REVIEW: Little Shop of Horrors at the Palace Theatre

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Of all the theatres in Manchester, the Palace is special to me. It may feature fewer shows per season than the Opera House and it lacks the theatre-in-the-round of the Royal Exchange, but it has a classical feel, a timelessness that other theatres seem to lack, and I’ve never once left disappointed.

The Palace is currently playing host to Little Shop of Horrors, a stage musical that you may remember as a film from the eighties. And, yet again, I wasn’t disappointed. The show runs for three hours and if one word sums up the experience then it would be impressive.

In case you’re not familiar with the film, it’s a charming, kooky and hilarious 1950s musical comedy which tells the story of Seymour, the assistant at Mushnik’s Flower Shop in downtrodden Skid Row, who becomes an overnight sensation when he discovers a strange and exotic plant. He names it Audrey Two in order to impress glamorous Audrey, the shop assistant he’s secretly in love with. But Audrey Two has a mind of its own, and soon grows into a bad-tempered, foul-mouthed carnivore with an appetite that can’t be satisfied. Seymour must keep the meals coming to stop his prized plant from wilting, but how far is he willing to go to get the girl of his dreams?

Although it features an ensemble cast and four or five set pieces, there wasn’t so much as a moment’s boredom. It’s a masterclass in fun, campy, not-too-serious theatre and Tara Louise Wilkinson, the show’s director, deserves  credit not only for putting the show together but for so faithfully recreating a beloved movie of my youth.

little-shop-seymour-audrey

Also deserving credit are Stephanie Clift who gave a stellar performance as Audrey after recovering from a few accent-based slips in the first half to carry the entire show through to the end.

Also deserving of praise is Sam Lupton who gave a wholehearted and energetic performance as the luckless Seymour.

But the bedrock of the entire show can be found in the singers – Sasha Latoya, Vanessa Fisher and Cassie Clare as the Doo Wop Trio.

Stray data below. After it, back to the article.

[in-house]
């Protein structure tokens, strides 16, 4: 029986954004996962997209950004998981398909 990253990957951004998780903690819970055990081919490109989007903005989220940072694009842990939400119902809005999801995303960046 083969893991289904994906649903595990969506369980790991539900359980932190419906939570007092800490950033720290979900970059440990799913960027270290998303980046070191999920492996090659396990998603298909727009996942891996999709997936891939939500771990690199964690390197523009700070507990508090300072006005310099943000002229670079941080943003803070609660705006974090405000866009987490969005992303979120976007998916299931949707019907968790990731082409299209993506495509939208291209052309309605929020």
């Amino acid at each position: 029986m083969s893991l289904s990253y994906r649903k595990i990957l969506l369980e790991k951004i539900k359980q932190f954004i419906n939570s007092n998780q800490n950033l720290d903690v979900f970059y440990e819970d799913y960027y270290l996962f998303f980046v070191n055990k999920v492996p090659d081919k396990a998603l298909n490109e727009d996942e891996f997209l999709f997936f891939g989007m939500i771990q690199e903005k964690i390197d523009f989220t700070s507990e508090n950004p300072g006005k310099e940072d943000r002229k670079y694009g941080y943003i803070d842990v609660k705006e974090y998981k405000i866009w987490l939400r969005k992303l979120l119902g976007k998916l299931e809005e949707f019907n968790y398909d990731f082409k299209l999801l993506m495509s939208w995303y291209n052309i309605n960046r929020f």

Although not key to the plot, the vocalists’ obvious talents had the audience laughing and cheering from the opening musical number. Another pleasant surprise was Rhydian Roberts, runner-up in The X Factor 2007 and a guy who’ll make you say ‘Oh yeah, I forgot about him’ the moment he steps on stage.

He is clearly a fantastic singer, with an incredible range and impressive projection and, despite not being the strongest actor on stage, deserves his place amongst the cast. After all, the man has spent a lifetime training his voice. It would be unfair if he was a world class actor as well.

There are moments that transcend good and begin to approach genius territory. The constant newspaper headlines at the stage’s bottom right point a wry finger at the plot itself, cracking out puns and signposting the direction to be taken, and the inclusion of the Skid Row Music Shop, which contains the band playing the performance’s score, was a particularly sharp move on the part of designer David Shields.

Little Shop of Horrors is another feather in the Palace’s cap. It’s fun and family friendly while also being legitimately enjoyable for any adults wanting a night out without the kids.

Palace Theatre until November 5

www.atgtickets.com/Manchester  or call the box office on 0844 871 3019

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